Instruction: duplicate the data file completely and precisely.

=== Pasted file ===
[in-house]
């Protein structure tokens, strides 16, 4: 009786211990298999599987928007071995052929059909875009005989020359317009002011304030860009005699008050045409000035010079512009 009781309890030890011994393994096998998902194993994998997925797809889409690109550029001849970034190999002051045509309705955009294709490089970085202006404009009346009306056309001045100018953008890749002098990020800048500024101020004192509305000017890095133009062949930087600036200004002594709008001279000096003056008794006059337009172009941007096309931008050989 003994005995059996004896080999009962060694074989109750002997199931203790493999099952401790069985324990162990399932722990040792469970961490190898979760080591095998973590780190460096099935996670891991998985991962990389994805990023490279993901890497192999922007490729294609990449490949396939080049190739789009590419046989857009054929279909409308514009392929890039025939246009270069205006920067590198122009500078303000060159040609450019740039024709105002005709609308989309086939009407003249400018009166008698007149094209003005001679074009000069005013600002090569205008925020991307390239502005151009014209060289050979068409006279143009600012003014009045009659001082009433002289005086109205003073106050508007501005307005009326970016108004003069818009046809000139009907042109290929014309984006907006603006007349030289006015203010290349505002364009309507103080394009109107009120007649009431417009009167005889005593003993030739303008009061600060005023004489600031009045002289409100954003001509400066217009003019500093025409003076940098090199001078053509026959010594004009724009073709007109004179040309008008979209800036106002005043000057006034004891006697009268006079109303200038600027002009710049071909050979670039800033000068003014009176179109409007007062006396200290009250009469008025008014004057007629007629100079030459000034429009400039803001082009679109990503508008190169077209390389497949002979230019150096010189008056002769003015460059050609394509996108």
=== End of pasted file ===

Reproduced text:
[in-house]
């Protein structure tokens, strides 16, 4: 009786211990298999599987928007071995052929059909875009005989020359317009002011304030860009005699008050045409000035010079512009 009781309890030890011994393994096998998902194993994998997925797809889409690109550029001849970034190999002051045509309705955009294709490089970085202006404009009346009306056309001045100018953008890749002098990020800048500024101020004192509305000017890095133009062949930087600036200004002594709008001279000096003056008794006059337009172009941007096309931008050989 003994005995059996004896080999009962060694074989109750002997199931203790493999099952401790069985324990162990399932722990040792469970961490190898979760080591095998973590780190460096099935996670891991998985991962990389994805990023490279993901890497192999922007490729294609990449490949396939080049190739789009590419046989857009054929279909409308514009392929890039025939246009270069205006920067590198122009500078303000060159040609450019740039024709105002005709609308989309086939009407003249400018009166008698007149094209003005001679074009000069005013600002090569205008925020991307390239502005151009014209060289050979068409006279143009600012003014009045009659001082009433002289005086109205003073106050508007501005307005009326970016108004003069818009046809000139009907042109290929014309984006907006603006007349030289006015203010290349505002364009309507103080394009109107009120007649009431417009009167005889005593003993030739303008009061600060005023004489600031009045002289409100954003001509400066217009003019500093025409003076940098090199001078053509026959010594004009724009073709007109004179040309008008979209800036106002005043000057006034004891006697009268006079109303200038600027002009710049071909050979670039800033000068003014009176179109409007007062006396200290009250009469008025008014004057007629007629100079030459000034429009400039803001082009679109990503508008190169077209390389497949002979230019150096010189008056002769003015460059050609394509996108």